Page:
24,25]. Despite the popularity of the technology acceptance model [35,36],
acceptability was measured in a variety of ways (e.g., lack of complaints [25]) or
treated as a measure of satisfaction [24]. A total of 53% of the studies used various
factors to assess the quality of interaction, such as the overall experience, safety,
acceptability, engagement, intention to use, ease of use, helpfulness, enjoyment,
and appearance. Most used non-standardized questionnaires to assess the quality of
interaction. Even when a factor such as safety was identied as a reasonable form
of quality control, in compliance with ISO standards for medical devices [37] and
risk analysis [38], the method of its measurement in these studies was questionable,
i.e., assessing a product to be safe based on a lack of adverse events [9].
5 Conclusion
The results of the present study suggest that informal and untested measures of quality
are often employed when it comes to evaluating user interactions with AI agents. This
is particularly relevant in the domain of health and well-being, where researchers set
out to measure the clinical validity of tools intended to support people with disabilities
or special needs. The risk is that shortcomings in these methods could signicantly
compromise the quality of chatbot usage, ultimately leading to the abandonment of
applications that could otherwise have a positive impact on their end-users. Three
major ndings can be identied from this systematic analysis. (i) Researchers tend to
consider a lack of complaints as an indirect measure of the safety and acceptability of
tools. However, safety and acceptability should be assessed with consolidated and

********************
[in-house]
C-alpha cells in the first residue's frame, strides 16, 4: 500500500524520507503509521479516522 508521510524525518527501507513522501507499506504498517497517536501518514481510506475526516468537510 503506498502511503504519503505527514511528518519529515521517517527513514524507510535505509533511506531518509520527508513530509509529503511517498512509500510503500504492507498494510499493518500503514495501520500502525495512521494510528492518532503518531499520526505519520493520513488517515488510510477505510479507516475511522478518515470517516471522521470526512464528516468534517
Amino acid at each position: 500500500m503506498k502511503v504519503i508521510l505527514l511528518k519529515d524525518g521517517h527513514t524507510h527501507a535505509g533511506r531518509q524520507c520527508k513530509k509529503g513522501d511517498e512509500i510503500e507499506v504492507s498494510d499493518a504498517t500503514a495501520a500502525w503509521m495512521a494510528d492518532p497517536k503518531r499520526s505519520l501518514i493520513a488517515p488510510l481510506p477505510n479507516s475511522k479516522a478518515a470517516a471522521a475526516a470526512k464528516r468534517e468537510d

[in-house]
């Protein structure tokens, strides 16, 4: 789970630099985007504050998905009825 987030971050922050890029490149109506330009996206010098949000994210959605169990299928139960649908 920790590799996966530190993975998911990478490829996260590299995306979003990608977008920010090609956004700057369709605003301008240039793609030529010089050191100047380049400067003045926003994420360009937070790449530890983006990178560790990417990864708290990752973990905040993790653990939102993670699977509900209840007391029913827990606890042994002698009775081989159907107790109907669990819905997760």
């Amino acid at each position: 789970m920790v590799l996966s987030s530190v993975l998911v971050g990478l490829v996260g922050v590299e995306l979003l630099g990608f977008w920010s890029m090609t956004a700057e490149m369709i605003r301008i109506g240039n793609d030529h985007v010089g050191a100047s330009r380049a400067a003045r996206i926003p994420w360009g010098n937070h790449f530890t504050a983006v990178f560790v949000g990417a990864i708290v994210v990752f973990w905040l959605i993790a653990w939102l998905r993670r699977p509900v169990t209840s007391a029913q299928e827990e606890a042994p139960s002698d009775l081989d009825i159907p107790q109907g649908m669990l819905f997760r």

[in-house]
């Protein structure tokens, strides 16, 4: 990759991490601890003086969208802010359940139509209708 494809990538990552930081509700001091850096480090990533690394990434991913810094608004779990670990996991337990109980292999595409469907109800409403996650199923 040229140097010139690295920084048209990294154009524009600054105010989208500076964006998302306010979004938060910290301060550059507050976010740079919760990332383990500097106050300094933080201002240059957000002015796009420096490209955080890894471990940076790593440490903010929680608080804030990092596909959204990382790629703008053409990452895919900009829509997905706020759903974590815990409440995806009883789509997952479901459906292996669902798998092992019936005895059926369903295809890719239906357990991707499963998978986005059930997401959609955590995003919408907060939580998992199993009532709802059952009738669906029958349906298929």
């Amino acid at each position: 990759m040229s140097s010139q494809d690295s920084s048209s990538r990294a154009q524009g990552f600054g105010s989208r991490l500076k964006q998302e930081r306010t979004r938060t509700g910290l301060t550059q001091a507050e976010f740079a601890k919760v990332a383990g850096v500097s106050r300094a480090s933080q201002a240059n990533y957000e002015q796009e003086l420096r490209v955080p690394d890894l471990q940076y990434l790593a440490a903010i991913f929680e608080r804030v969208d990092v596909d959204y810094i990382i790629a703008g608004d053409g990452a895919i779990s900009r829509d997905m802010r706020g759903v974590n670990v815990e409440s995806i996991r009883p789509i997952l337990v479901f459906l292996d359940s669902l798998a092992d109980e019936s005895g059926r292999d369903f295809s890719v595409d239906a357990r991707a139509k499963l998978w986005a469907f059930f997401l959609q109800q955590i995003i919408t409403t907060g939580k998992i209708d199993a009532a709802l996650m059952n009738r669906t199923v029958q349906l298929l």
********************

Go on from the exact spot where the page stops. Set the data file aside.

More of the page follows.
comparable methodologies to rule out risks in use [3739]. (ii) Satisfaction, intended as
a usability metric, is a different construct from acceptability, and these two constructs
should be measured separately with available standardized questionnaires [39,40].
(iii) Although dedicated tools and methods for assessing the quality of interaction with
chatbots are lacking, reliable methods and measures to assess interaction are available
[17,19,21,37], and these should be adopted and used to enable the generation of
comparable evidence regarding the quality of conversational agents.
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Preliminary Results of a Systematic Review 257
... This highlights the importance of exploring the role of other individual differences to better understand when, and for whom, chatbots are most beneficial. Without consideration of demographic and individual differences, the use of chatbots in DMHIs remains limited and introduces concerns regarding risks, safety, and effectiveness [126,127]. ...
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Introduction Increasing demand for mental health services and the expanding capabilities of artificial intelligence (AI) in recent years has driven the development of digital mental health interventions (DMHIs). To date, AI-based chatbots have been integrated into DMHIs to support diagnostics and screening, symptom management and behavior change, and content delivery. Areas covered We summarize the current landscape of DMHIs, with a focus on AI-based chatbots. Happify Health’s AI chatbot, Anna, serves as a case study for discussion of potential challenges and how these might be addressed, and demonstrates the promise of chatbots as effective, usable, and adoptable within DMHIs. Finally, we discuss ways in which future research can advance the field, addressing topics including perceptions of AI, the impact of individual differences, and implications for privacy and ethics. Expert opinion Our discussion concludes with a speculative viewpoint on the future of AI in DMHIs, including the use of chatbots, the evolution of AI, dynamic mental health systems, hyper-personalization, and human-like intervention delivery.